[¶24] The circuit court entered a number of findings regarding Hyde's intent. The court noted that the June 5, 2009 codicil used the testamentary term " will," and the codicil contained no language purporting to modify the trust. Significantly, the court also found Wilma's assertion that Hyde did not know the difference between a will and a trust was " contrary to the evidence provided." The court specifically found that Attorney Richards explained the differences between a will and trust and that Hyde understood the legal ramifications of the trust. Richards also provided Hyde with a letter that informed him of the necessity of transferring real property and accounts that were going to be subject to the trust. The court further found that Hyde's own acts reflected that he knew he had to transfer property in and out of the trust to affect intended dispositions of trust assets. Indeed, when Hyde decided to transfer the real estate in Spearfish to Wilma and Ann, he did so by deeds from his trust. This suggested that he understood he had conveyed much of his property to the trust in order to avoid probating that property in accordance with his will. Nevertheless, Wilma points out that Hyde wrote the words " outdated" and " updated" on the envelope containing his will and first codicil. However, Hyde's overall estate plan was substantially changed by his execution of the trust in 2006, and these words are not necessarily indicative of intent to modify the trust.
[¶25] We acknowledge that Hyde used the word " will," or referred to facts in the will, in three instances when Wilma contends Hyde meant to refer to his " trust" (in the second, third, and fifth codicils). But we are in no position to second guess the circuit court's findings that Hyde understood the differences between a will and trust. Ultimately, we may suspect--even strongly suspect--that Hyde made a mistake in amending his will instead of amending his trust. But Wilma's inference of mistake is not " evidence that is so clear, direct, weighty, and convincing as to allow the trier of fact to reach [a] clear conviction [that Hyde intended his codicil to modify his trust] without hesitancy . . . ." See In re S.W., 428 N.W.2d 521, 524 (S.D. 1988) (defining clear and convincing evidence). Attorney Richards indicated that Hyde understood the differences between a will and trust, and Hyde followed the requisite formalities in executing the codicil. Although there is evidence that Hyde desired his siblings to receive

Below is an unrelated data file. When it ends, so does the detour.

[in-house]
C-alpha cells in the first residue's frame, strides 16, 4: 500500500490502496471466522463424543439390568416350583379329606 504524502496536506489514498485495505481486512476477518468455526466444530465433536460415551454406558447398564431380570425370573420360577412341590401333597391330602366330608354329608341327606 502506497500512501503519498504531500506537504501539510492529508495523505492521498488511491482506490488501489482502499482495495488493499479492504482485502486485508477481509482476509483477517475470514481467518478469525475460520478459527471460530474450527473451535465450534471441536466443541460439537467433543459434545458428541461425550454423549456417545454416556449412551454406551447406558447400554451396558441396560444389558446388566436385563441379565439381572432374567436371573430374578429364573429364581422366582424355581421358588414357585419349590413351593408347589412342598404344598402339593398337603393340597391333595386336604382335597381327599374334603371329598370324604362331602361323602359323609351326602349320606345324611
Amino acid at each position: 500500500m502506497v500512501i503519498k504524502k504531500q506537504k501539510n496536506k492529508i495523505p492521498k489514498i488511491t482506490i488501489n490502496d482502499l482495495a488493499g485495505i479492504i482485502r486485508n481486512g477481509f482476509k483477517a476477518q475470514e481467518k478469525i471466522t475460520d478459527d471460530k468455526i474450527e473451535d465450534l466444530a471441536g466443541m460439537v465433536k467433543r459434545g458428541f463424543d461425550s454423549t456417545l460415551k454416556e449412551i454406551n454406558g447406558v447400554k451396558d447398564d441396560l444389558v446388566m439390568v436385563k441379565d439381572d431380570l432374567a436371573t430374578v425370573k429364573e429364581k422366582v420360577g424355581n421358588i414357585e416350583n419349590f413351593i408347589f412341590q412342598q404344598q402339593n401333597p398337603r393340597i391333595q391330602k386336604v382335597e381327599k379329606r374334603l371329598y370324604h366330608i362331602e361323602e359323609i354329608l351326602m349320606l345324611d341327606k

the shares of stock, the totality of the evidence, including his transfers in and out of the trust together with his use of a codicil referencing his will but not the trust, renders the evidence of his intent insufficient to allow his codicil to modify his trust.
[¶26] Wilma also cites three cases from other jurisdictions in which a trust was modified by a will. All three are not only distinguishable, but they emphasize the requirement of clear and convincing evidence of intent to modify a trust. For example, in In re Sahakian's Estate, the testator bequeathed equal shares of stock to all his grandchildren in his will. 44 Misc.2d 849, 255 N.Y.S.2d 520, 521 (Sur. Ct. 1965). However, the stock was in a trust at the time of the will's execution with the eldest grandchild as the trust beneficiary. Id. Although a disposition to all grandchildren was ultimately approved by the court, it was approved because the court found a clear and definite purpose of the testator as all the parties stipulated " it was the testator's intention that all his grandchildren share equally in this stock as prescribed in his will." Id. at 521-22.
[¶27] In Sanderson v. Aubrey, the testator specifically referred to the trust in her will, writing that the trust " is now formally revoked." 472 S.W.2d 286, 287 (Tex.Civ.App. 1971). The court found an effective revocation of the trust because there was " a 'definitive manifestation' of like revocation as of the date she signed her instrument of will . . . ." Id. at 288. Although the will was testamentary in part, it also was operative in praesenti for other parts. Id. In re Estate of Davis applied similar principles under similar facts. 109 Ohio App.3d 181, 671 N.E.2d 1302 (Ohio Ct. App. 1996). That court acknowledged that a will can act as an in praesenti instrument able to " amend a revocable trust during the life of the settlor where the settlor uses language which appropriately manifests an intention to do so." Id. at 1304. Like in Sanderson, the testator in Davis specifically referred to his trust in his will. Id. at 1303.